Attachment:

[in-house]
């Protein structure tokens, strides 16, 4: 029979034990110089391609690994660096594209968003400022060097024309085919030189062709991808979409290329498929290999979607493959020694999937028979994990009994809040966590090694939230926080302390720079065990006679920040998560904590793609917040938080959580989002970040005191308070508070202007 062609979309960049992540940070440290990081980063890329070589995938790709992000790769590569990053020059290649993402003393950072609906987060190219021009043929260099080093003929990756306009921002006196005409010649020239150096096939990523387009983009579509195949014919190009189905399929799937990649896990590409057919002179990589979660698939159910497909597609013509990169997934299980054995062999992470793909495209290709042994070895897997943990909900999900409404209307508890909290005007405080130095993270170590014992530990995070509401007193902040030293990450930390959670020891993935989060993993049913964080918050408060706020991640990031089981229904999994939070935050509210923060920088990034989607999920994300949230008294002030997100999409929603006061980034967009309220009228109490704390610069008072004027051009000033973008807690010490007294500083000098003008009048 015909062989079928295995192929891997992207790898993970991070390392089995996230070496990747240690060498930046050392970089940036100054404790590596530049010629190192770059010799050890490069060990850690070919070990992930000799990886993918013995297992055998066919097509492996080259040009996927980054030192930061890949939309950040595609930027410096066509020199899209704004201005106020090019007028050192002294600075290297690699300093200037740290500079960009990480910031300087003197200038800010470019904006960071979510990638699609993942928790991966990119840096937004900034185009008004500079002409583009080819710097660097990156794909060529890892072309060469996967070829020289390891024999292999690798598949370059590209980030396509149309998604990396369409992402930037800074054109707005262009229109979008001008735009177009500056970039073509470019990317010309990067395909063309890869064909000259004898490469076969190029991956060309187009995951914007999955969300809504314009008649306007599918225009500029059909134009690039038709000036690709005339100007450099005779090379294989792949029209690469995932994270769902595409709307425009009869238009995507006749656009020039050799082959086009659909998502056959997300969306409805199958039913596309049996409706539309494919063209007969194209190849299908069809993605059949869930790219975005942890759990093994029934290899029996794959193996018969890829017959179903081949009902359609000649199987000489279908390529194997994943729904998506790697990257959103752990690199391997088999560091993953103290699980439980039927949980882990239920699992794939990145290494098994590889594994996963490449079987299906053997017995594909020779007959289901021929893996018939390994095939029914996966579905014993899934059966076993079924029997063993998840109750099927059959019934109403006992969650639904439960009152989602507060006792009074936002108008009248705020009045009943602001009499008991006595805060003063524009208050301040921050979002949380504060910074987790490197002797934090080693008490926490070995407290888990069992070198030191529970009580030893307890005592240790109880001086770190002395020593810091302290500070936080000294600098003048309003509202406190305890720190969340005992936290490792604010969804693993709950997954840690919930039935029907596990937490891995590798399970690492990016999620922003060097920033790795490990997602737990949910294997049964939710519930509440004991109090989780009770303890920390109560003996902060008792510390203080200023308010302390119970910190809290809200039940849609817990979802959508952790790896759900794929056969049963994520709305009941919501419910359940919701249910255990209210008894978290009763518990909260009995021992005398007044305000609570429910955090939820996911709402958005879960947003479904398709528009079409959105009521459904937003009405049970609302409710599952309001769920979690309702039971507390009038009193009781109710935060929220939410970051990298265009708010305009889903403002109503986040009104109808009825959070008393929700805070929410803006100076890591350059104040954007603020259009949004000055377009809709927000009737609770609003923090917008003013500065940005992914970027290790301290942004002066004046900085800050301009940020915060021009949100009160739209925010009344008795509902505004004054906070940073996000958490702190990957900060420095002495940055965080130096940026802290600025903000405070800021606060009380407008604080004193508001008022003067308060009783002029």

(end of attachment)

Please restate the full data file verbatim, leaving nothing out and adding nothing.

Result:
[in-house]
């Protein structure tokens, strides 16, 4: 029979034990110089391609690994660096594209968003400022060097024309085919030189062709991808979409290329498929290999979607493959020694999937028979994990009994809040966590090694939230926080302390720079065990006679920040998560904590793609917040938080959580989002970040005191308070508070202007 062609979309960049992540940070440290990081980063890329070589995938790709992000790769590569990053020059290649993402003393950072609906987060190219021009043929260099080093003929990756306009921002006196005409010649020239150096096939990523387009983009579509195949014919190009189905399929799937990649896990590409057919002179990589979660698939159910497909597609013509990169997934299980054995062999992470793909495209290709042994070895897997943990909900999900409404209307508890909290005007405080130095993270170590014992530990995070509401007193902040030293990450930390959670020891993935989060993993049913964080918050408060706020991640990031089981229904999994939070935050509210923060920088990034989607999920994300949230008294002030997100999409929603006061980034967009309220009228109490704390610069008072004027051009000033973008807690010490007294500083000098003008009048 015909062989079928295995192929891997992207790898993970991070390392089995996230070496990747240690060498930046050392970089940036100054404790590596530049010629190192770059010799050890490069060990850690070919070990992930000799990886993918013995297992055998066919097509492996080259040009996927980054030192930061890949939309950040595609930027410096066509020199899209704004201005106020090019007028050192002294600075290297690699300093200037740290500079960009990480910031300087003197200038800010470019904006960071979510990638699609993942928790991966990119840096937004900034185009008004500079002409583009080819710097660097990156794909060529890892072309060469996967070829020289390891024999292999690798598949370059590209980030396509149309998604990396369409992402930037800074054109707005262009229109979008001008735009177009500056970039073509470019990317010309990067395909063309890869064909000259004898490469076969190029991956060309187009995951914007999955969300809504314009008649306007599918225009500029059909134009690039038709000036690709005339100007450099005779090379294989792949029209690469995932994270769902595409709307425009009869238009995507006749656009020039050799082959086009659909998502056959997300969306409805199958039913596309049996409706539309494919063209007969194209190849299908069809993605059949869930790219975005942890759990093994029934290899029996794959193996018969890829017959179903081949009902359609000649199987000489279908390529194997994943729904998506790697990257959103752990690199391997088999560091993953103290699980439980039927949980882990239920699992794939990145290494098994590889594994996963490449079987299906053997017995594909020779007959289901021929893996018939390994095939029914996966579905014993899934059966076993079924029997063993998840109750099927059959019934109403006992969650639904439960009152989602507060006792009074936002108008009248705020009045009943602001009499008991006595805060003063524009208050301040921050979002949380504060910074987790490197002797934090080693008490926490070995407290888990069992070198030191529970009580030893307890005592240790109880001086770190002395020593810091302290500070936080000294600098003048309003509202406190305890720190969340005992936290490792604010969804693993709950997954840690919930039935029907596990937490891995590798399970690492990016999620922003060097920033790795490990997602737990949910294997049964939710519930509440004991109090989780009770303890920390109560003996902060008792510390203080200023308010302390119970910190809290809200039940849609817990979802959508952790790896759900794929056969049963994520709305009941919501419910359940919701249910255990209210008894978290009763518990909260009995021992005398007044305000609570429910955090939820996911709402958005879960947003479904398709528009079409959105009521459904937003009405049970609302409710599952309001769920979690309702039971507390009038009193009781109710935060929220939410970051990298265009708010305009889903403002109503986040009104109808009825959070008393929700805070929410803006100076890591350059104040954007603020259009949004000055377009809709927000009737609770609003923090917008003013500065940005992914970027290790301290942004002066004046900085800050301009940020915060021009949100009160739209925010009344008795509902505004004054906070940073996000958490702190990957900060420095002495940055965080130096940026802290600025903000405070800021606060009380407008604080004193508001008022003067308060009783002029």